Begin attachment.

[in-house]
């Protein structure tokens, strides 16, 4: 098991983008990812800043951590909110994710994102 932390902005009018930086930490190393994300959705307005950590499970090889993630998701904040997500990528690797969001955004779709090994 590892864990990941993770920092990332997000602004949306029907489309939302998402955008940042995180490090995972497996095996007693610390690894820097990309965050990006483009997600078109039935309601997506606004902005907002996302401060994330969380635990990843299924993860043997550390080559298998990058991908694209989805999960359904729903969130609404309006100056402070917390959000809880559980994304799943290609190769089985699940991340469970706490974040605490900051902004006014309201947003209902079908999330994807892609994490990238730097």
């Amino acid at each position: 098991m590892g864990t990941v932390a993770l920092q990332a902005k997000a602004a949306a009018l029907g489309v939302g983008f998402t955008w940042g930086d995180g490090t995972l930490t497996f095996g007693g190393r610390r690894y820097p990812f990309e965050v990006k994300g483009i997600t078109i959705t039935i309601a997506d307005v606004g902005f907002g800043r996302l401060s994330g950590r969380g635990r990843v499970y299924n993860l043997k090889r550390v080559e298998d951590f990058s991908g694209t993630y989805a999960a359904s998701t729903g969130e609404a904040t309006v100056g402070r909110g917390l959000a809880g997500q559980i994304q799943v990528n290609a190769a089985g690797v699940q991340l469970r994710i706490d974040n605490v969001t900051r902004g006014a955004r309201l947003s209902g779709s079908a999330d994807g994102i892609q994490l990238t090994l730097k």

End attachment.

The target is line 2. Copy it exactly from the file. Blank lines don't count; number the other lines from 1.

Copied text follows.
């Protein structure tokens, strides 16, 4: 098991983008990812800043951590909110994710994102 932390902005009018930086930490190393994300959705307005950590499970090889993630998701904040997500990528690797969001955004779709090994 590892864990990941993770920092990332997000602004949306029907489309939302998402955008940042995180490090995972497996095996007693610390690894820097990309965050990006483009997600078109039935309601997506606004902005907002996302401060994330969380635990990843299924993860043997550390080559298998990058991908694209989805999960359904729903969130609404309006100056402070917390959000809880559980994304799943290609190769089985699940991340469970706490974040605490900051902004006014309201947003209902079908999330994807892609994490990238730097």